“That mountain there is one of the largest gold finds in the world today,” says the miner, motioning to the massive rock we’ve been surfing in front of all afternoon. He points to the next peak west. “They reckon that mountain over there has even more.”
We’re standing on the beach with our boards, watching the sun sink behind the misty islands that guard the bay at Pulau Merah. We came here chasing rumour of a fun river mouth A-frame with no other surfers around for miles. What we’ve encountered is an Indonesian gold rush happening a few bays west of G-Land. Mountains of gold in the middle of the jungle, and an international mining exploration company looking to cash in…
Pulau Merah, which means “Red Island” in English, is a small village of about 3,000 people located in the Banyuwangi regency of East Java, Indonesia, about 40 kilometres as the crow flies from the reef at G-Land. Pulau Merah is named after a towering rock that looks like it dropped from the sky and landed in front of this picturesque white-sand beach. Today the island is covered in thick vegetation, but there are pockets revealing the deep crimson rock below, the telltale sign of oxidized copper and gold.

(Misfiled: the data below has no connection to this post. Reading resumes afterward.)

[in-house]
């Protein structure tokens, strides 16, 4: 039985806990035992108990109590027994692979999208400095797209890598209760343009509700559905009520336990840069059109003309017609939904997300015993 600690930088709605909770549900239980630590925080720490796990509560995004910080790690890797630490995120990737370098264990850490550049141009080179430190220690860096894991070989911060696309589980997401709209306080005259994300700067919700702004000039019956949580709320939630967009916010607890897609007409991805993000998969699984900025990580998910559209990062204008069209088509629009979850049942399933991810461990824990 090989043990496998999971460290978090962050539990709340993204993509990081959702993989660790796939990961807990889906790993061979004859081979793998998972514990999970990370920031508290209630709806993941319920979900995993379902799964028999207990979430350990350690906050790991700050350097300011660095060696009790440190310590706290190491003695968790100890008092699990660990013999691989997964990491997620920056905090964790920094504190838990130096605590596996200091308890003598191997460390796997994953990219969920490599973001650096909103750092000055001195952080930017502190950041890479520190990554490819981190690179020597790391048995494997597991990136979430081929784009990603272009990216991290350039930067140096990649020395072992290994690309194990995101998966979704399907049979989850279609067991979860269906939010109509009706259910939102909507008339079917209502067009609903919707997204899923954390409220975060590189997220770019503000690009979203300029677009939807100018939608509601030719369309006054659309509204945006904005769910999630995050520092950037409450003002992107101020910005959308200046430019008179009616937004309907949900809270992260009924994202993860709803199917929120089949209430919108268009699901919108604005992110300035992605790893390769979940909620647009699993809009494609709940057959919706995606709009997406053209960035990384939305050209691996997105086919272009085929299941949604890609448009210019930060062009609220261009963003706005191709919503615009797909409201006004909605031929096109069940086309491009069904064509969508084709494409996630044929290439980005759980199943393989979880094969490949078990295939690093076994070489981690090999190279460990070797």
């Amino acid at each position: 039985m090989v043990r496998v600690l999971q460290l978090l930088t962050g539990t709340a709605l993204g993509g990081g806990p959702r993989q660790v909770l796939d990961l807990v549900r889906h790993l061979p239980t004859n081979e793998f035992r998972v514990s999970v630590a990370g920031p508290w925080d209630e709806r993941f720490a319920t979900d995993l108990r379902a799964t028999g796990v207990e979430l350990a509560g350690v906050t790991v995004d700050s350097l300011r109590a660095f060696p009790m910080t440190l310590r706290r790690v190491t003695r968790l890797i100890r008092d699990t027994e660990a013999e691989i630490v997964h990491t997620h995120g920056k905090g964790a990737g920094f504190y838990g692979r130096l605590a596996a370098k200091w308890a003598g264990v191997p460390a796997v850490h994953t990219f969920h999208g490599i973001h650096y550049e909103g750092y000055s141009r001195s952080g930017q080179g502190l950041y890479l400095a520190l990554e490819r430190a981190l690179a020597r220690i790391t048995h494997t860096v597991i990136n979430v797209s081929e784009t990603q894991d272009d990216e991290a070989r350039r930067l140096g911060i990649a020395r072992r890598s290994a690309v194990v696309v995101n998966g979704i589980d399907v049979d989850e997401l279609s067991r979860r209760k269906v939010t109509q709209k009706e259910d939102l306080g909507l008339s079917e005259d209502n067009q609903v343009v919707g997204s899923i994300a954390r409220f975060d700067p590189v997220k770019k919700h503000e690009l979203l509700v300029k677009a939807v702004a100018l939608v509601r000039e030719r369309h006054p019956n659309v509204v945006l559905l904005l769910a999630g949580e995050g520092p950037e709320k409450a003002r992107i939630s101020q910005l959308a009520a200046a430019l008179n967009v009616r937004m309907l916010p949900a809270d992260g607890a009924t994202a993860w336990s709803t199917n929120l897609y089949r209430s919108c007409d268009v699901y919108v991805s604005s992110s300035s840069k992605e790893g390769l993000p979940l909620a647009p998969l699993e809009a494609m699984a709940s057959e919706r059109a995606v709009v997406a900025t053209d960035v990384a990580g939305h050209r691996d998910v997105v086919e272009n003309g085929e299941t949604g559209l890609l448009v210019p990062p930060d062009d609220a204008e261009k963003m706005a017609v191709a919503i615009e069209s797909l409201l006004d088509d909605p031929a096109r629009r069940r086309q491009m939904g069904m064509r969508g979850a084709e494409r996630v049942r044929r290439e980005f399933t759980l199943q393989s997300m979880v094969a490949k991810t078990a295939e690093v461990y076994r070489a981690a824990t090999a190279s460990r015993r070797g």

Unlike its neighbour at G-Land, the wave at Pulau Merah isn’t world class, but it’s still damn fun. For the past two days, Bali boys Garut Widiarta and Raditya Rondi have been going to town on the peaky sandbars, flying and flaring without an audience. It’s a welcome break from the crowds and surf schools of their home break at Kuta Beach.
We’re staying at a simple surfer home stay recently built by an Aussie expat and his local partner in front of the beach at Pulau Merah. Every morning at 7 the mining company’s helicopter roars to life next door. We eat breakfast and watch the chopper run supplies and equipment to the base camp up on the mountain where the drilling takes place. Intrepid Mines, the Australian company doing exploratory drilling into the mountain since 2007, is investing millions of dollars a year to explore and map out the earth below Pulau Merah. Their research shows gold and copper deposits worth hundreds of millions. So far the company’s operations have been limited to exploratory drilling, but if they get a permit to start a full-scale production mine, this quiet corner of paradise could see some drastic changes.
Read the full story, here.
Source: Australia’s Surfing Life | Words: Jake Hoyt | Photos: Mick Curley